The rich colors the GFX 50S produces is one of the best things about choosing the camera for medium format wedding photography. Also, the fact that I can see how the image will look right in the viewfinder without having to stop and look at the back of my camera is such a timesaver and helps me capture the moment while staying in the moment.

Between the bride’s gorgeous red hair, the tones of blue that found itself mixed in the details, and the lush green gardens, I was so happy with the images and how they captured exactly what it looked like to be there.

Downtown Club Wedding

Let’s talk about my love affair with the GF110mmF2 R LM WR lens. The way it isolates the subject is unmatched. I use this as my go-to work horse on the GFX 50S on a wedding day. It is sharp and fast. The GFX 50S also keeps up with the day. Things happen quickly and I don’t get a second chance to catch the couple walking out of church or the first dance, for example. It’s my perfect combination when using medium format for wedding photography.

The rawness of the city provides such killer locations that I always have my couples pick a certain place they like and then I scout for other nearby and interesting spots we can also utilize.

Philadelphia is full of amazing architecture and the bride and groom at this wedding picked some of the city’s most beautiful locations to shoot their formals. The detail and sharpness that the camera records is remarkable.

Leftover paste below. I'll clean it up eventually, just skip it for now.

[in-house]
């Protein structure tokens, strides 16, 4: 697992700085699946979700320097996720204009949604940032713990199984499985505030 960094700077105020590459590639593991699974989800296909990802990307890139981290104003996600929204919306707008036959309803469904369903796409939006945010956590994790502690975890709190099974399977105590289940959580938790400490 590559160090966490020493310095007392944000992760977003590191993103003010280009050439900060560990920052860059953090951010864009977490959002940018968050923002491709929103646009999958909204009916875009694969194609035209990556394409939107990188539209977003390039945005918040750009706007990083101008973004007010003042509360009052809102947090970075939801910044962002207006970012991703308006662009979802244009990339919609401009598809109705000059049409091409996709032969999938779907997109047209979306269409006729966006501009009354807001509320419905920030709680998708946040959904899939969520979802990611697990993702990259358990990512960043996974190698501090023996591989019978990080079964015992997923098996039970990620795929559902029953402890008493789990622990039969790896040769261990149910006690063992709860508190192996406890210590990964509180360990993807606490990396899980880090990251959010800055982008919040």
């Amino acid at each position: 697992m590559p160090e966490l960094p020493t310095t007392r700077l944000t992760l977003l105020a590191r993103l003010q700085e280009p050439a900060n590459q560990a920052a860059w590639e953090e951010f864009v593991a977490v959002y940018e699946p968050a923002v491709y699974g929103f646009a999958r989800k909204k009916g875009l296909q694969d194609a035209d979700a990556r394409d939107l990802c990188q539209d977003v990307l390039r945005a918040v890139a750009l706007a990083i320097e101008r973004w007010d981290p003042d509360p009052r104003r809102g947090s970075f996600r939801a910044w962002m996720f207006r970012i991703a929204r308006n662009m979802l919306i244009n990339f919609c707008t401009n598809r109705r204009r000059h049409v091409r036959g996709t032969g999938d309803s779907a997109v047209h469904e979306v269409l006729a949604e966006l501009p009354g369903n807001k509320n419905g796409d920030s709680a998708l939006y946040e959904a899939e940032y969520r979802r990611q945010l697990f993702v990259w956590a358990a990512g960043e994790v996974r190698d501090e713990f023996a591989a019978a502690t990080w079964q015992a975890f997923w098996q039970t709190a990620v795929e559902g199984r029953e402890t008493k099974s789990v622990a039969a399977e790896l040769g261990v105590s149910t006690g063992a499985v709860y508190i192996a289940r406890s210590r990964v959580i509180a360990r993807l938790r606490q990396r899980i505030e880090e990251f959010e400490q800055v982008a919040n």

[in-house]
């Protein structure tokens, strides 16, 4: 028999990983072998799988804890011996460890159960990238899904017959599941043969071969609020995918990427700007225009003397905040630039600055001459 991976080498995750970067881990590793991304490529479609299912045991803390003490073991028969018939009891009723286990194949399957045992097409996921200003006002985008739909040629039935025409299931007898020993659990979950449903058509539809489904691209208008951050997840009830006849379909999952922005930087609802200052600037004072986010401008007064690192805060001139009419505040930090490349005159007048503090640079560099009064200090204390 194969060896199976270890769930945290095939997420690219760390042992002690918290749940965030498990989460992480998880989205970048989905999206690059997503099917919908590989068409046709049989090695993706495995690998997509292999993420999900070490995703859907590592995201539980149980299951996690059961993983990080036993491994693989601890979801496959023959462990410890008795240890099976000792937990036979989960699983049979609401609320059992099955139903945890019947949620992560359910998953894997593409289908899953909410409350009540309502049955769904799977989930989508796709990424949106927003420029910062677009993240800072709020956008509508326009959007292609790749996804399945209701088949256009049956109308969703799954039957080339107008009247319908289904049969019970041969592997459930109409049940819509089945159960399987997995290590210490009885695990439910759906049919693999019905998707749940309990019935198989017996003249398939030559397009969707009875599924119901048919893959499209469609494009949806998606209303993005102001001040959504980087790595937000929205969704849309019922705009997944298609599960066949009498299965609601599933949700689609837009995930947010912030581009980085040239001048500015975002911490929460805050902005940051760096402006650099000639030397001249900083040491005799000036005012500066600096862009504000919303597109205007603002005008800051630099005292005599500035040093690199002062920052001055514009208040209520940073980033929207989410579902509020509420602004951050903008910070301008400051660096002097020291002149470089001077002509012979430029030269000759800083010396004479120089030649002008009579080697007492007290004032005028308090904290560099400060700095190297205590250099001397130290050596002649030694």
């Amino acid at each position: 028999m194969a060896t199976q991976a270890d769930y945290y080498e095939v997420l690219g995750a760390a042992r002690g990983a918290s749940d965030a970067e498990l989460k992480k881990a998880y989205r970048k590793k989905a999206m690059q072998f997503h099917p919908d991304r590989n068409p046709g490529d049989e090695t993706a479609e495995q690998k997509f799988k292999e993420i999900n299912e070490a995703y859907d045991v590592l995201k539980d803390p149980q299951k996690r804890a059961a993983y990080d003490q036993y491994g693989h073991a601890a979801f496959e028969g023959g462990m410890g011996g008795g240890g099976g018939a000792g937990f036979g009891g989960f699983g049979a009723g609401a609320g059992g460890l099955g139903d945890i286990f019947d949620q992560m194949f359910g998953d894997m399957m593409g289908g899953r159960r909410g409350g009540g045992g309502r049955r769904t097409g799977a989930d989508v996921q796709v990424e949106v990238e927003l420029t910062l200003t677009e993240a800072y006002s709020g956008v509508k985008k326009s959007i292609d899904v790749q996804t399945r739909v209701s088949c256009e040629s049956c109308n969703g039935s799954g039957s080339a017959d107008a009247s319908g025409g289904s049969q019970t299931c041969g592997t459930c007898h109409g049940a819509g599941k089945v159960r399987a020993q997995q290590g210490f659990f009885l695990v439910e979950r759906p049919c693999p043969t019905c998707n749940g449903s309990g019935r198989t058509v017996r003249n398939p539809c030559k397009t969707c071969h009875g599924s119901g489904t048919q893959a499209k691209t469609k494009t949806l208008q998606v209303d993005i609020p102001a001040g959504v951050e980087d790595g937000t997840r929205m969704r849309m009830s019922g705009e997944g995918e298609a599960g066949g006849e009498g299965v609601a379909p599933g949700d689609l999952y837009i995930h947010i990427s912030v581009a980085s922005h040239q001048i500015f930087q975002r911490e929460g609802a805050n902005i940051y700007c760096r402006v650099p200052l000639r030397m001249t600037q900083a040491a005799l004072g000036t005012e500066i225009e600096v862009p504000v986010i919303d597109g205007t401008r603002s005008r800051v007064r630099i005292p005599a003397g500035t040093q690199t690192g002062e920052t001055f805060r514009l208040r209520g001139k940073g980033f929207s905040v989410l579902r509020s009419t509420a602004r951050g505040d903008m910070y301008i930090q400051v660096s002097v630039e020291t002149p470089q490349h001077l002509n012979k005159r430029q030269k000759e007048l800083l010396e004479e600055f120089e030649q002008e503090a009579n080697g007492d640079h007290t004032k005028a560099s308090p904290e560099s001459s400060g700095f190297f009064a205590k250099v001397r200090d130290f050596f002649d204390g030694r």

I love embracing what is happening in the city. From the architecture to the energy of the streets, I include all of it in my photographs. I usually look for gorgeous doorways, textured walls, awesome murals or interesting alleyways as image backdrops.

The idea of keeping an eye out for awesome little spots carries through in my life when I am not ‘working.’ I am always passing by places and saying to myself ‘that would make a great photo!’

Warehouse Wedding

Despite the fact that it was raining the entire day for this May wedding, the bride was still game to shoot outside. At times like this I have to be ready no matter what Mother Nature throws at me, so I was thankful for the weather-resistant lenses and camera.

Let’s not forget that the GFX 50S is a medium format camera that gives a different perspective and more of the scene in any image compared to a full frame camera. That means I can get more of the fog rolling in over the bridge and more of the homes that make Elfreth’s Alley so charming.

Image quality and the detail captured is just amazing with the GFX 50S. The color is rich and deep, cutting down my editing time, because the photos feel finished and look perfect already. People’s skin tones always look great and the tones in the final images are magic. It’s a great choice for shooting weddings in medium format.

Read more about the GFX system in the GFX Gear Chooser.

Alison Conklin is a FUJIFILM-compensated professional photographer.

To see more of Alison’s work, visit her website.